The biggest problem with standardization is the barrier that it presents to improvements in design, materials, and manufacturing technologies. As our vehicles become more and more sophisticated and complex, it becomes even more challenging to set and agree upon standards, as anybody in the computer or software business can attest to!

  • avatar

    Actually, with controllers you could have a standard part and move the software (which would still be proprietary) off to a ROM of some sort. That would be copyrighted which would ensure the rights of the automakers vis-a-vis competitors. It would also foster innovation because it would standardize the development and operational environments which would speed enhancement.

  • avatar

    Honda will fight this tooth and nail. They don’t even standardize parts across a single model in a single year. For example in many cases the calipers, pads, and/or rotors will be different between a DX and an EX and a LX or have different stuff between the 2dr and the 4dr, or sedan and hatch version. All certainly done to keep the aftermarket at bay and keep the price of their replacement parts very high. It just doesn’t make much sense for the aftermarket to gear up to produce the parts that will have such a small sales volume. Contrast that with say Ford or GM which design a brake system that works for the heaviest model, use it on the lighter model and keep in in production for 5, 10 or even more years.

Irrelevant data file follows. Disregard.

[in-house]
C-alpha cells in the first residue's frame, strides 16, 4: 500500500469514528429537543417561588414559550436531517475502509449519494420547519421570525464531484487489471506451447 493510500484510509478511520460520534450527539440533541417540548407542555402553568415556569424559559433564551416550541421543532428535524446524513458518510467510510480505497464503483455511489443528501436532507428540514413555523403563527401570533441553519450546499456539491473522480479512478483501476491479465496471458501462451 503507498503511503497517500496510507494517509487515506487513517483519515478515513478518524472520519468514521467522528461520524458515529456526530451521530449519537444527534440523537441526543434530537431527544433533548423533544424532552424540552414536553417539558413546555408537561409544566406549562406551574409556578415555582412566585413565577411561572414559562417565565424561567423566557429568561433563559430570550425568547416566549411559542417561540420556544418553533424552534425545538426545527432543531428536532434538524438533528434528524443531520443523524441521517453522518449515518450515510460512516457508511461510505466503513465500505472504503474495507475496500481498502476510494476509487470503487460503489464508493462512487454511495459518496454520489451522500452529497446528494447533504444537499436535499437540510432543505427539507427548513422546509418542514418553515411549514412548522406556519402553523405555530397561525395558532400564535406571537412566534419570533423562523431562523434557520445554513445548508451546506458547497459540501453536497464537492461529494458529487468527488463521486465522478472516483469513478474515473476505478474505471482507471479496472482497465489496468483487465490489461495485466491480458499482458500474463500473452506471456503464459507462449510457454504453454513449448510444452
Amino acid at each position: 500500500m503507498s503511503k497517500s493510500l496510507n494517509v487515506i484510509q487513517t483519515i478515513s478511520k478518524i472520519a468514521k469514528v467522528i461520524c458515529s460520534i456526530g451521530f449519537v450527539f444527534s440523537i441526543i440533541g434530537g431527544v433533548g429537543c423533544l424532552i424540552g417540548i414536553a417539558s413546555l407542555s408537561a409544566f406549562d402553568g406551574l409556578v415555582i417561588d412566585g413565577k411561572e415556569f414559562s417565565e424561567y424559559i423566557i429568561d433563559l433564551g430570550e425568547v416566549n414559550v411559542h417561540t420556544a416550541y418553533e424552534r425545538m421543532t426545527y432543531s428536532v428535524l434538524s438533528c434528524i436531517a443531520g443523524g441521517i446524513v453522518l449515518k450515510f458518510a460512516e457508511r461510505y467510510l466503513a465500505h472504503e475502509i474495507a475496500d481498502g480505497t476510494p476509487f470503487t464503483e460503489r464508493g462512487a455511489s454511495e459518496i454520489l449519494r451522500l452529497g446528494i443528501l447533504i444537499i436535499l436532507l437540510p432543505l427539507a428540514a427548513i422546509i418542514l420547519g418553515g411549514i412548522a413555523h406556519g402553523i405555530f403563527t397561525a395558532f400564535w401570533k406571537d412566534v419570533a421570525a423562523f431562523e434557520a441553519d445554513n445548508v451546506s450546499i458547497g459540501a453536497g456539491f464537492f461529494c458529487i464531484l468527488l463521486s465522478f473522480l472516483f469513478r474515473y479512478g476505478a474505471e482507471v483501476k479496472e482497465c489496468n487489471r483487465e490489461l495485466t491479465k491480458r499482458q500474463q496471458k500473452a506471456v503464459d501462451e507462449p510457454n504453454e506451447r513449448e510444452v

• avatar

    This will eventually inhibit product differentiation and competitiveness amongst Japanese mfrs, and will drive the engineers crazy. And we thought the Corolla was already the definition of an appliance; it will only get worse.

    • 0 avatar
      John Fritz

      Agreed. Will we end up with one manufacturer making a rolling chassis and selling them to other automakers to have them just drape sheet metal on them?

    • 0 avatar
      SVX pearlie

      Actually, the opposite should happen. Instead of building 20 versions of things that nobody ever sees or touches, the effort can be refocused on things that people actually do see and touch, or refining how the thing feels and reacts.

  • avatar

    “With each new car, the number (of parts) climbed higher”

    There’s a planned obsolescence usually at 10 years. Got a set of the ’86 SVO sealed headlight, turnsignals and biplane spoiler with CHMSL from the dealer back in ’95. No one’s repopping them.

    If starters and alternators were more standardized, I’d be less likely to go to the dealer if I just need to keep my car running. Mobile repair guys already know what used parts interchange. Nippon Denso makes starters that interchange between Chryslers and Toyotas for example.

  • avatar

    Great news for car theives.

  • avatar

    “The bad news is that it could kill a golden goose. Selling replacement parts at huge mark-ups provides major income for automakers and dealers.”

    Very interesting point. But maybe these old-school businesses which depend on artificial barriers to entry are the ones which nature has selected to die anyway… the automotive equivalent of K-Tel music records in the MP3 era.

  • avatar

    EVs have much less parts.

  • avatar